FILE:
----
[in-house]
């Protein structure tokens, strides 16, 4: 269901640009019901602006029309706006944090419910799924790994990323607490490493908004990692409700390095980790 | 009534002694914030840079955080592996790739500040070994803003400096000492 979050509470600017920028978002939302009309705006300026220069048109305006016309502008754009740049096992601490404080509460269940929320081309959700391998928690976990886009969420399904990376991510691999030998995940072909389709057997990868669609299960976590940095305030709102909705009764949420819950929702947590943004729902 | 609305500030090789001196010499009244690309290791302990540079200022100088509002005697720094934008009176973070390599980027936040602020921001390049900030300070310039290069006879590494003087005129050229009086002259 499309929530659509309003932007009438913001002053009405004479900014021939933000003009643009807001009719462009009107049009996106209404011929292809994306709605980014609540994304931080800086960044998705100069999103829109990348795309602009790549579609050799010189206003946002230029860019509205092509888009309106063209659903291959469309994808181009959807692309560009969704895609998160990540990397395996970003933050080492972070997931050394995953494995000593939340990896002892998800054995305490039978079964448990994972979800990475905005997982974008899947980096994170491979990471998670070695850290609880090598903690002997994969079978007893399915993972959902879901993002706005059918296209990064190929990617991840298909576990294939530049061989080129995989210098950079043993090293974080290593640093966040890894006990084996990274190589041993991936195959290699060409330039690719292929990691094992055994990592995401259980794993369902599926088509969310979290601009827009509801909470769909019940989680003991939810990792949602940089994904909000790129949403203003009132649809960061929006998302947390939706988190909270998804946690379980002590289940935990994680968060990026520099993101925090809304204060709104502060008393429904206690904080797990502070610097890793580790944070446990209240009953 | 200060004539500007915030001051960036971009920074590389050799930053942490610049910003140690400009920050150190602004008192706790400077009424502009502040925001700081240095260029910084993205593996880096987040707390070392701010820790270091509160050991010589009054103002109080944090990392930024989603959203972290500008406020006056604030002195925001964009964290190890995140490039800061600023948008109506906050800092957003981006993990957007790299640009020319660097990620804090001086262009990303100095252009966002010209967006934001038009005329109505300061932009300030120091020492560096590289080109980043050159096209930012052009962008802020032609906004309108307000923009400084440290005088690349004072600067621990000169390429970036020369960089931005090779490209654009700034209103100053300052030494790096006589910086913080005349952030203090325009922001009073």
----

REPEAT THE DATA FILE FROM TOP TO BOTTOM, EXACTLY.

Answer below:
[in-house]
């Protein structure tokens, strides 16, 4: 269901640009019901602006029309706006944090419910799924790994990323607490490493908004990692409700390095980790 | 009534002694914030840079955080592996790739500040070994803003400096000492 979050509470600017920028978002939302009309705006300026220069048109305006016309502008754009740049096992601490404080509460269940929320081309959700391998928690976990886009969420399904990376991510691999030998995940072909389709057997990868669609299960976590940095305030709102909705009764949420819950929702947590943004729902 | 609305500030090789001196010499009244690309290791302990540079200022100088509002005697720094934008009176973070390599980027936040602020921001390049900030300070310039290069006879590494003087005129050229009086002259 499309929530659509309003932007009438913001002053009405004479900014021939933000003009643009807001009719462009009107049009996106209404011929292809994306709605980014609540994304931080800086960044998705100069999103829109990348795309602009790549579609050799010189206003946002230029860019509205092509888009309106063209659903291959469309994808181009959807692309560009969704895609998160990540990397395996970003933050080492972070997931050394995953494995000593939340990896002892998800054995305490039978079964448990994972979800990475905005997982974008899947980096994170491979990471998670070695850290609880090598903690002997994969079978007893399915993972959902879901993002706005059918296209990064190929990617991840298909576990294939530049061989080129995989210098950079043993090293974080290593640093966040890894006990084996990274190589041993991936195959290699060409330039690719292929990691094992055994990592995401259980794993369902599926088509969310979290601009827009509801909470769909019940989680003991939810990792949602940089994904909000790129949403203003009132649809960061929006998302947390939706988190909270998804946690379980002590289940935990994680968060990026520099993101925090809304204060709104502060008393429904206690904080797990502070610097890793580790944070446990209240009953 | 200060004539500007915030001051960036971009920074590389050799930053942490610049910003140690400009920050150190602004008192706790400077009424502009502040925001700081240095260029910084993205593996880096987040707390070392701010820790270091509160050991010589009054103002109080944090990392930024989603959203972290500008406020006056604030002195925001964009964290190890995140490039800061600023948008109506906050800092957003981006993990957007790299640009020319660097990620804090001086262009990303100095252009966002010209967006934001038009005329109505300061932009300030120091020492560096590289080109980043050159096209930012052009962008802020032609906004309108307000923009400084440290005088690349004072600067621990000169390429970036020369960089931005090779490209654009700034209103100053300052030494790096006589910086913080005349952030203090325009922001009073």